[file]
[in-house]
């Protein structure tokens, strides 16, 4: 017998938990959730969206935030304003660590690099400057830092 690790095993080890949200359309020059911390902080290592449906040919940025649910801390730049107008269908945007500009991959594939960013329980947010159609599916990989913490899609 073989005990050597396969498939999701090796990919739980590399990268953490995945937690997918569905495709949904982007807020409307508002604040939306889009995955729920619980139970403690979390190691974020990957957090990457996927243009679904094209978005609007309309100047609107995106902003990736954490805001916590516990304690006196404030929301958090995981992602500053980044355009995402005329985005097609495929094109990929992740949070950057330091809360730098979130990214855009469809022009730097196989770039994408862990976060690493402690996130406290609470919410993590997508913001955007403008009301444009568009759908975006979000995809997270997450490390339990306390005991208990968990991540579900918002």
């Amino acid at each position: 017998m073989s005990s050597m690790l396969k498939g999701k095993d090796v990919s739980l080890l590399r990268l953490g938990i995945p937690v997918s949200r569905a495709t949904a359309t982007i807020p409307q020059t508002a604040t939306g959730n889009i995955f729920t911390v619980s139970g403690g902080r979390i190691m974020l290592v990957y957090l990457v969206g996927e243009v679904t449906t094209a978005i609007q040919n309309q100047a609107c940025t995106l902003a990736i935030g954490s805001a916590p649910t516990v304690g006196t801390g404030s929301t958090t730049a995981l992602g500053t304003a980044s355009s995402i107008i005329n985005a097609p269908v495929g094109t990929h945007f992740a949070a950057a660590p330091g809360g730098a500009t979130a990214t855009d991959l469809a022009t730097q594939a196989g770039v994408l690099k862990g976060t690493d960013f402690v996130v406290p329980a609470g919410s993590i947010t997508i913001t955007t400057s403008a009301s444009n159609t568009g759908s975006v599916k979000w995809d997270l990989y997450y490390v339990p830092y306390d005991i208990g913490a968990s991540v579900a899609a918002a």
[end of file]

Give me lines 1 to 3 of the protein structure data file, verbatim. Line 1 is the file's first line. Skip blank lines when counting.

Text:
[in-house]
């Protein structure tokens, strides 16, 4: 017998938990959730969206935030304003660590690099400057830092 690790095993080890949200359309020059911390902080290592449906040919940025649910801390730049107008269908945007500009991959594939960013329980947010159609599916990989913490899609 073989005990050597396969498939999701090796990919739980590399990268953490995945937690997918569905495709949904982007807020409307508002604040939306889009995955729920619980139970403690979390190691974020990957957090990457996927243009679904094209978005609007309309100047609107995106902003990736954490805001916590516990304690006196404030929301958090995981992602500053980044355009995402005329985005097609495929094109990929992740949070950057330091809360730098979130990214855009469809022009730097196989770039994408862990976060690493402690996130406290609470919410993590997508913001955007403008009301444009568009759908975006979000995809997270997450490390339990306390005991208990968990991540579900918002």
């Amino acid at each position: 017998m073989s005990s050597m690790l396969k498939g999701k095993d090796v990919s739980l080890l590399r990268l953490g938990i995945p937690v997918s949200r569905a495709t949904a359309t982007i807020p409307q020059t508002a604040t939306g959730n889009i995955f729920t911390v619980s139970g403690g902080r979390i190691m974020l290592v990957y957090l990457v969206g996927e243009v679904t449906t094209a978005i609007q040919n309309q100047a609107c940025t995106l902003a990736i935030g954490s805001a916590p649910t516990v304690g006196t801390g404030s929301t958090t730049a995981l992602g500053t304003a980044s355009s995402i107008i005329n985005a097609p269908v495929g094109t990929h945007f992740a949070a950057a660590p330091g809360g730098a500009t979130a990214t855009d991959l469809a022009t730097q594939a196989g770039v994408l690099k862990g976060t690493d960013f402690v996130v406290p329980a609470g919410s993590i947010t997508i913001t955007t400057s403008a009301s444009n159609t568009g759908s975006v599916k979000w995809d997270l990989y997450y490390v339990p830092y306390d005991i208990g913490a968990s991540v579900a899609a918002a």